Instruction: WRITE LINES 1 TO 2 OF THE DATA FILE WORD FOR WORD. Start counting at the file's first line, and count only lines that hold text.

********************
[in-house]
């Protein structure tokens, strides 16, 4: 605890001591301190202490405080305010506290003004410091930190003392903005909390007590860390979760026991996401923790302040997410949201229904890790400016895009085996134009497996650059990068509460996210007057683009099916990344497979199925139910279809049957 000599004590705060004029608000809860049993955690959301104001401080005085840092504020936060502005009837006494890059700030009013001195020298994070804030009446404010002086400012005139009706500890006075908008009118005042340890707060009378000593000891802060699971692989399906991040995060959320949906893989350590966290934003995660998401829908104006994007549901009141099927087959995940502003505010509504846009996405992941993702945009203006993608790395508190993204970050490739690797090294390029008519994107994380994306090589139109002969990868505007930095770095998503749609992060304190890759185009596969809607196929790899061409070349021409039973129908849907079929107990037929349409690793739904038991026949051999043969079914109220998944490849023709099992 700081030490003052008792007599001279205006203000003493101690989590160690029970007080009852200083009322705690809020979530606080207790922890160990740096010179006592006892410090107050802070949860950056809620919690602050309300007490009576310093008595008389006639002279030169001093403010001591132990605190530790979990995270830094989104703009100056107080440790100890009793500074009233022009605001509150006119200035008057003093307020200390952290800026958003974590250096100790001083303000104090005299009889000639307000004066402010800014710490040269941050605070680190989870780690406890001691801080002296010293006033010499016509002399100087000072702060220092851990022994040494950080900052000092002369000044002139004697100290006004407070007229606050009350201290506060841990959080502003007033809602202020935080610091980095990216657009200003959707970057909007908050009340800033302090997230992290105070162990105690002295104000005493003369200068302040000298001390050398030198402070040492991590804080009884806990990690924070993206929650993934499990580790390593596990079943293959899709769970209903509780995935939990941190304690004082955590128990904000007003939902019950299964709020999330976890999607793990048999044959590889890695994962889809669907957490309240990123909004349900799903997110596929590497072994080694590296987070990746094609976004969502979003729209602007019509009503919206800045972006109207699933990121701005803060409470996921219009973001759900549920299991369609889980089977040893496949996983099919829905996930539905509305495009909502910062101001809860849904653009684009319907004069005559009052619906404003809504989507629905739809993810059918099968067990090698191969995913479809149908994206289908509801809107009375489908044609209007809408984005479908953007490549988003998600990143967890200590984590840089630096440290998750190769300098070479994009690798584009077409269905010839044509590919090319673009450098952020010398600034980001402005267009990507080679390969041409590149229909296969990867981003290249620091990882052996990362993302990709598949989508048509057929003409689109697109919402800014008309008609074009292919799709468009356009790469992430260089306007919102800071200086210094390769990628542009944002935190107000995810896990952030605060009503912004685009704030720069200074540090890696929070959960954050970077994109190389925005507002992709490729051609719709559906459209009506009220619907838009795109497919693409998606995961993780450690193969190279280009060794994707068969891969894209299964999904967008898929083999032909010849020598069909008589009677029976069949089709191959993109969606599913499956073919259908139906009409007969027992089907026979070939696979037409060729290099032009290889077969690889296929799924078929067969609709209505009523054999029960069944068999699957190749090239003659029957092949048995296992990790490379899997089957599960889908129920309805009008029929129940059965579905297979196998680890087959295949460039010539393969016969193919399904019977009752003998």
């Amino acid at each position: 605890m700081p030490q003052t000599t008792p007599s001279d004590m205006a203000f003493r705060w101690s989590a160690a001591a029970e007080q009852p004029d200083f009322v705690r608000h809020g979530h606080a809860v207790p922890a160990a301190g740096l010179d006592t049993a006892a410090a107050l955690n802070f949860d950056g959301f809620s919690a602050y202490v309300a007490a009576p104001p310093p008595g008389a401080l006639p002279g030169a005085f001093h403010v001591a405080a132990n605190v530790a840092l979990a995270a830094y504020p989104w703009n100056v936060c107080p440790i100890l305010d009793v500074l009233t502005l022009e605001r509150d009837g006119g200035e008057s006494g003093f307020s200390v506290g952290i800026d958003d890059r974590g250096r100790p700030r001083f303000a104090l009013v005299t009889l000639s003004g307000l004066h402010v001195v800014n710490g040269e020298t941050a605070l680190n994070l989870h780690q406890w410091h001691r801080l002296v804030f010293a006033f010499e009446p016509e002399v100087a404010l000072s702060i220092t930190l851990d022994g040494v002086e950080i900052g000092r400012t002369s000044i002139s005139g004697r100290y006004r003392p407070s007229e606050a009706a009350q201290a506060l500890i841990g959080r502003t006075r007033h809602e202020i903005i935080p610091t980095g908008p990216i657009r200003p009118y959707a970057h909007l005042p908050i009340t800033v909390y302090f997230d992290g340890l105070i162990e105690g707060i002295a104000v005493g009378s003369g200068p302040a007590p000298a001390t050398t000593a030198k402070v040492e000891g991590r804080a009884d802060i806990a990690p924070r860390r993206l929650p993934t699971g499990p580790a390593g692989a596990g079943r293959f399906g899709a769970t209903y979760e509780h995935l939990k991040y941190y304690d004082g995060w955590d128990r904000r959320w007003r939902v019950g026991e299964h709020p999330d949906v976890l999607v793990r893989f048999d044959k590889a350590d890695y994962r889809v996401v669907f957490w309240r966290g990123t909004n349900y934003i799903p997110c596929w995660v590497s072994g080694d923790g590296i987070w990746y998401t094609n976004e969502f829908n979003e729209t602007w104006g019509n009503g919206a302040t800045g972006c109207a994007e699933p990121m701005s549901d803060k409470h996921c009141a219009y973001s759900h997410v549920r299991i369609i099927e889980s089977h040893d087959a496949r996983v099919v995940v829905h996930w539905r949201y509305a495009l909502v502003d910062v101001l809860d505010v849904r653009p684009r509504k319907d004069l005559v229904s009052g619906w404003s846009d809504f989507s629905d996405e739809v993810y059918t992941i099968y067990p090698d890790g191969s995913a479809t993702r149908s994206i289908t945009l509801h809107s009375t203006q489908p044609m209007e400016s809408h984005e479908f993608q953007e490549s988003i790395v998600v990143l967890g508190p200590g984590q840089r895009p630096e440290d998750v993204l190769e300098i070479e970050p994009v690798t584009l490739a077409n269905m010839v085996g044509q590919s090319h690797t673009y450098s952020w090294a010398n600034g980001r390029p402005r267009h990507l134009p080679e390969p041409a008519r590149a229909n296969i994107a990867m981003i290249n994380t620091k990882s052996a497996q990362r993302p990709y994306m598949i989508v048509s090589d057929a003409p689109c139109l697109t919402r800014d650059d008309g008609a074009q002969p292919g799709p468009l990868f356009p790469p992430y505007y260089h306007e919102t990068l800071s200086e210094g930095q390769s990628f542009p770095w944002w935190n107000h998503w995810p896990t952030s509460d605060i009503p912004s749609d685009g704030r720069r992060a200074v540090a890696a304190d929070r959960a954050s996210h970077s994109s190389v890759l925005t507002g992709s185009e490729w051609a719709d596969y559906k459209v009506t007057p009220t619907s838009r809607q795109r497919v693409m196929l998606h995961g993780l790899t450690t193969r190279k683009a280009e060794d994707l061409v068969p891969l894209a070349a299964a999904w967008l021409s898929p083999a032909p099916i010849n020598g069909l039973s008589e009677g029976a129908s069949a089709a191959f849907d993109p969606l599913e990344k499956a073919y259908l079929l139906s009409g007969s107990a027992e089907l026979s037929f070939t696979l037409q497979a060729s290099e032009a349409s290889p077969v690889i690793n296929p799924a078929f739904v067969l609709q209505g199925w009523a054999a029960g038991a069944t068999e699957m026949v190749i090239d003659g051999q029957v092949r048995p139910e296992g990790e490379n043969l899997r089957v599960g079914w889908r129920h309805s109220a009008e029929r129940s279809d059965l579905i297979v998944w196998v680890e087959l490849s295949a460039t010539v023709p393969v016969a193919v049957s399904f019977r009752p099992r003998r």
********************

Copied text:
[in-house]
């Protein structure tokens, strides 16, 4: 605890001591301190202490405080305010506290003004410091930190003392903005909390007590860390979760026991996401923790302040997410949201229904890790400016895009085996134009497996650059990068509460996210007057683009099916990344497979199925139910279809049957 000599004590705060004029608000809860049993955690959301104001401080005085840092504020936060502005009837006494890059700030009013001195020298994070804030009446404010002086400012005139009706500890006075908008009118005042340890707060009378000593000891802060699971692989399906991040995060959320949906893989350590966290934003995660998401829908104006994007549901009141099927087959995940502003505010509504846009996405992941993702945009203006993608790395508190993204970050490739690797090294390029008519994107994380994306090589139109002969990868505007930095770095998503749609992060304190890759185009596969809607196929790899061409070349021409039973129908849907079929107990037929349409690793739904038991026949051999043969079914109220998944490849023709099992 700081030490003052008792007599001279205006203000003493101690989590160690029970007080009852200083009322705690809020979530606080207790922890160990740096010179006592006892410090107050802070949860950056809620919690602050309300007490009576310093008595008389006639002279030169001093403010001591132990605190530790979990995270830094989104703009100056107080440790100890009793500074009233022009605001509150006119200035008057003093307020200390952290800026958003974590250096100790001083303000104090005299009889000639307000004066402010800014710490040269941050605070680190989870780690406890001691801080002296010293006033010499016509002399100087000072702060220092851990022994040494950080900052000092002369000044002139004697100290006004407070007229606050009350201290506060841990959080502003007033809602202020935080610091980095990216657009200003959707970057909007908050009340800033302090997230992290105070162990105690002295104000005493003369200068302040000298001390050398030198402070040492991590804080009884806990990690924070993206929650993934499990580790390593596990079943293959899709769970209903509780995935939990941190304690004082955590128990904000007003939902019950299964709020999330976890999607793990048999044959590889890695994962889809669907957490309240990123909004349900799903997110596929590497072994080694590296987070990746094609976004969502979003729209602007019509009503919206800045972006109207699933990121701005803060409470996921219009973001759900549920299991369609889980089977040893496949996983099919829905996930539905509305495009909502910062101001809860849904653009684009319907004069005559009052619906404003809504989507629905739809993810059918099968067990090698191969995913479809149908994206289908509801809107009375489908044609209007809408984005479908953007490549988003998600990143967890200590984590840089630096440290998750190769300098070479994009690798584009077409269905010839044509590919090319673009450098952020010398600034980001402005267009990507080679390969041409590149229909296969990867981003290249620091990882052996990362993302990709598949989508048509057929003409689109697109919402800014008309008609074009292919799709468009356009790469992430260089306007919102800071200086210094390769990628542009944002935190107000995810896990952030605060009503912004685009704030720069200074540090890696929070959960954050970077994109190389925005507002992709490729051609719709559906459209009506009220619907838009795109497919693409998606995961993780450690193969190279280009060794994707068969891969894209299964999904967008898929083999032909010849020598069909008589009677029976069949089709191959993109969606599913499956073919259908139906009409007969027992089907026979070939696979037409060729290099032009290889077969690889296929799924078929067969609709209505009523054999029960069944068999699957190749090239003659029957092949048995296992990790490379899997089957599960889908129920309805009008029929129940059965579905297979196998680890087959295949460039010539393969016969193919399904019977009752003998």